That conversation was something I was keen to focus on when we were bringing nixit to market and I’m still super focused on it. We do get some comments like, “Oh, that’s disgusting. Why would I want to see my period blood.” But for a lot of people, it’s not a bad thing to see it and to recognize and understand your flow or become more in touch with your cycle. I think a lot of people only start period tracking when they’re trying to conceive. And actually, it’s sort of a general measure of health and well-being—it’s a great thing to be looking at regularly.
Then, because of that lack of discussion around periods, there hasn’t been enough discussion around the products that we’ve been using traditionally. I began to look into tampons and realized that there’s no material list on a box of tampons. I think part of our mission at nixit is to empower people to make the decision that’s right for their body, and we’re educating them through that process. We’re telling people, “Look, you’ll produce 450lbs of period waste in your lifetime. You’ll use 11,000 tampons if you’re a tampon user and they’ll take 500 years to biodegrade.” Talking about the effects that traditional products have on our bodies and the environment is really important. It allows people to make a fully informed decision about what’s right for them.
That unapologetic dialogue around periods is prominent throughout all of nixit’s campaigns and social media. You just mentioned some pushback in the comments, so I was wondering if there any hesitation in going forward with that?
Certainly, we get comments on social media, but I think that a lot of the comments stem from that lack of conversation. So, it’s our job to read them and to understand where these people might be coming from, and then to try and help them understand what our point of view is, and why we think it’s so important to talk about periods the way that we do.
On the other side of that coin, do you have any favourite customer feedback that you’ve received in regards to nixit as a product or its messaging?
Honestly, I still go on and look at all our messages and emails, because it just makes me so happy. We get DMs every day about how nixit has genuinely changed people’s period experiences for the better. And that’s amazing.
We had a post on Instagram the other day, which was of a nixit with real blood in it and it was our most engagement from a post in the last six months because people were like, “We never see posts like this. Thank you for posting something real and honest, and actually representative of what my period looks like.” So yeah, that was pretty nice.
For people who are so used to the traditional methods of pads or tampons and are afraid to kind of deviate from what they may have used from their first period to now, what would you tell them about trying something new, like nixit?
I would say that we’re here to support. It can be daunting, particularly when you’re used to using something for years, but I think if we look back to that first period that we had, there was always a learning curve with those products as well. So, there might be a learning curve with nixit too, but I do think it’s worth it in terms of how comfortable your period can become.
You can get in touch with your cycle as well, which is something that I think is so removed with tampons. You don’t look at the tampon. You just kind of pull out and dispose of it. But, we [nixit] are here for everyone. We have a great support system to help people who are worried to use it or who are not quite sure if it’s their sort of thing.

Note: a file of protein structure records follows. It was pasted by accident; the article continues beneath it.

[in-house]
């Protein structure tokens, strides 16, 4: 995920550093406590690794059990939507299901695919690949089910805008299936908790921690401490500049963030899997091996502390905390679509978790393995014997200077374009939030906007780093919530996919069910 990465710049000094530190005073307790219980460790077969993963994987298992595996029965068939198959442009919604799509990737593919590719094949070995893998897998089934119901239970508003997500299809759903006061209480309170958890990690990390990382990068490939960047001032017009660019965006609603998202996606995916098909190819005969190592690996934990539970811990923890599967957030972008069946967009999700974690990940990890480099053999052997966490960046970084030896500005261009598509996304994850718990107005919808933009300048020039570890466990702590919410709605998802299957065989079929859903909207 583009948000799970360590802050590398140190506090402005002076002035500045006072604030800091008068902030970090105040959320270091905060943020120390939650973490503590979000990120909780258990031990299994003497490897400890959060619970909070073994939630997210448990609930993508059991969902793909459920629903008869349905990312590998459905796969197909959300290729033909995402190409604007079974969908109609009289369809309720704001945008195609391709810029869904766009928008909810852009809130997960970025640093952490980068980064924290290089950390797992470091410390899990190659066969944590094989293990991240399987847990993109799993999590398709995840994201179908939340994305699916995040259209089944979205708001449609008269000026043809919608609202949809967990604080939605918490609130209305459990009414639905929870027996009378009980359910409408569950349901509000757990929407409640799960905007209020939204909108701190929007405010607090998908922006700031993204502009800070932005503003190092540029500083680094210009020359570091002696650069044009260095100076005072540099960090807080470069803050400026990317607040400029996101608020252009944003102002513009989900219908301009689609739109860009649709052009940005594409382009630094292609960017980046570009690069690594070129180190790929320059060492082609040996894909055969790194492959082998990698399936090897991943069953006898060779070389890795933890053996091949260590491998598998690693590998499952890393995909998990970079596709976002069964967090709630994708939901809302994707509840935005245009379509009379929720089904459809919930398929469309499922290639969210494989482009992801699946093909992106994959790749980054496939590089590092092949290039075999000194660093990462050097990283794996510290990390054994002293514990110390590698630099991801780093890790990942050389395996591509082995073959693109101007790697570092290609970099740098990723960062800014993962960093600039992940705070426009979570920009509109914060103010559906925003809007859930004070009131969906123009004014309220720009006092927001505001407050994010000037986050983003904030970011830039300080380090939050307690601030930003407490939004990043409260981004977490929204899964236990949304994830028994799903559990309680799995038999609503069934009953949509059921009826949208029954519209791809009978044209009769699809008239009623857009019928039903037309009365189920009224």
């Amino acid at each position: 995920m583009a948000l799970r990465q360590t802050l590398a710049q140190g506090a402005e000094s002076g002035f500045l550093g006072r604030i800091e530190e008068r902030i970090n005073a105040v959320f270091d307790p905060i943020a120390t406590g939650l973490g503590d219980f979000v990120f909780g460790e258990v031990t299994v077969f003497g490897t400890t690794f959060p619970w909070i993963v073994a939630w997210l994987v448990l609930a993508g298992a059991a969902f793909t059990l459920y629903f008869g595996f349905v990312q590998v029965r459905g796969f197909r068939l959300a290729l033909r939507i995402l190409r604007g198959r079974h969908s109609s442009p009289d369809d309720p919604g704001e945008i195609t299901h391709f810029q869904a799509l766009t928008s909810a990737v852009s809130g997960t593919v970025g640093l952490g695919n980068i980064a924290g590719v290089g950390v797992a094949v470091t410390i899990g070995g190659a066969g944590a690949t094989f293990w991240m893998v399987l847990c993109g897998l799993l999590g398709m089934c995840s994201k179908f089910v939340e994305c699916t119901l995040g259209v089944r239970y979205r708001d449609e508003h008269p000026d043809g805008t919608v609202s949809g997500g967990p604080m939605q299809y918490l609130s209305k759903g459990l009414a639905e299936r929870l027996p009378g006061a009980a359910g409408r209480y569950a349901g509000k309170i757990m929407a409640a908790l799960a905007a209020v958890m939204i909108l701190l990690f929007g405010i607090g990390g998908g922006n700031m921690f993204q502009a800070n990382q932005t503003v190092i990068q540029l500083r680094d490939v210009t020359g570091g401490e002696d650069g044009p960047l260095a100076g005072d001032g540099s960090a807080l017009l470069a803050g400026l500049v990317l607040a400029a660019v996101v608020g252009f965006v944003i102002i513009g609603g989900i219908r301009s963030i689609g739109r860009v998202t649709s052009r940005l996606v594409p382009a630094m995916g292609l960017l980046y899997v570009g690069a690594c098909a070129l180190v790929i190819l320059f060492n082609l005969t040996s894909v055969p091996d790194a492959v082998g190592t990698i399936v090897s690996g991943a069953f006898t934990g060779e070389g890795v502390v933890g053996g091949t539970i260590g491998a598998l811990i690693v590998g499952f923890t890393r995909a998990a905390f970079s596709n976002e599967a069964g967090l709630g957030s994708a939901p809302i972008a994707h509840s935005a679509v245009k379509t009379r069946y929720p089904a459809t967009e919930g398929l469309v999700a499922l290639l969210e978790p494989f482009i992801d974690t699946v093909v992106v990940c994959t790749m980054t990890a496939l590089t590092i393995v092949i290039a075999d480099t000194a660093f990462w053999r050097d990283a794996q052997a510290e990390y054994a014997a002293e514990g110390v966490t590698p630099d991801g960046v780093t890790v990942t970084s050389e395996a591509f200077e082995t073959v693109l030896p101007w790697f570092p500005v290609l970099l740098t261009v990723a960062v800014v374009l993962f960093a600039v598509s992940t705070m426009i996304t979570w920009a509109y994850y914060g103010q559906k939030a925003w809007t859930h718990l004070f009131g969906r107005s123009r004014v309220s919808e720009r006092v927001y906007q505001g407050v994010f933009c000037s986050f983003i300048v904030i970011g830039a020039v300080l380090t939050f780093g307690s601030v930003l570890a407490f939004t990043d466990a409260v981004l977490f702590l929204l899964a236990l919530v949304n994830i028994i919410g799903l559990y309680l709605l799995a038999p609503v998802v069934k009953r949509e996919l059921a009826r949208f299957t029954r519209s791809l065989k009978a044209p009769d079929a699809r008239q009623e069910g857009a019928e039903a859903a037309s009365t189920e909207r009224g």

You touched on it a little bit in terms of all the variations of cups, but for you, what sets nixit apart from what else is available on the market?
There’s a traditional cup: a bell-shaped cup that has a stem on the end, and to get them into place, you have to create a seal. They use suction to hold them in place. Then to remove them, you have to break the seal and remove them. The nixit doesn’t use suction to stay in place, which means that a lot of people find it easier to get in because you don’t have to kind of fiddle around with funny folds to create a seal or break a seal. It’s where it fits your anatomy holds it in place. That also means that a nixit holds about double the amount of a traditional cup. So, a lot of people find that they can go for a full 12 hours wearing a nixit. They just change it once in the morning and once at night. Also, because of where it says, it leaves your vaginal canal free as well. So you can have sex on your period if you want to.
As this is a Women Who Lead spotlight, is there a woman who leads in your life that’s inspired you to this day?
Is it too cheesy to say my mother? [laughs] I mean, it definitely would be my mom. She’s come from extremely humble beginnings. I think about the courage it took to leave her home country of Malaysia when she was really young to live in the UK, which is where she met my father. She’s had her own sort of entrepreneurial journey, she moved around a lot with my dad, and she always managed to find a job or create a job for herself. She’s extremely streetwise and very, very bright, but so driven and hardworking as well. I have immense respect for what she did when we were children, she would work nights as a nurse, and look after us in the day. So, I think she’s probably contributed deeply to my ambition.
What do you hope to see for the future of nixit and menstrual health overall?
In addition to the cup, we have our wipes. We have another product coming out next year to complement our cup and we’re currently working on a few ideas. I think there’s a lot to be done around just general empowerment, and making us feel good about the choices that we’re making and not being embarrassed about them. I think as a period care brand and a brand that speaks to that sort of empowerment and education piece, there are many exciting things that that we can do.
If you could go back and give yourself advice, whether that be with your own menstrual journey or with your career, is there anything that you wish you could tell yourself?
Regarding the entrepreneurial journey, it would be to not focus on the small stuff. I think I became sidetracked very easily with promises of, “if you do this small thing, you’ll get a huge return on investment.” I should have just focused on the main stuff.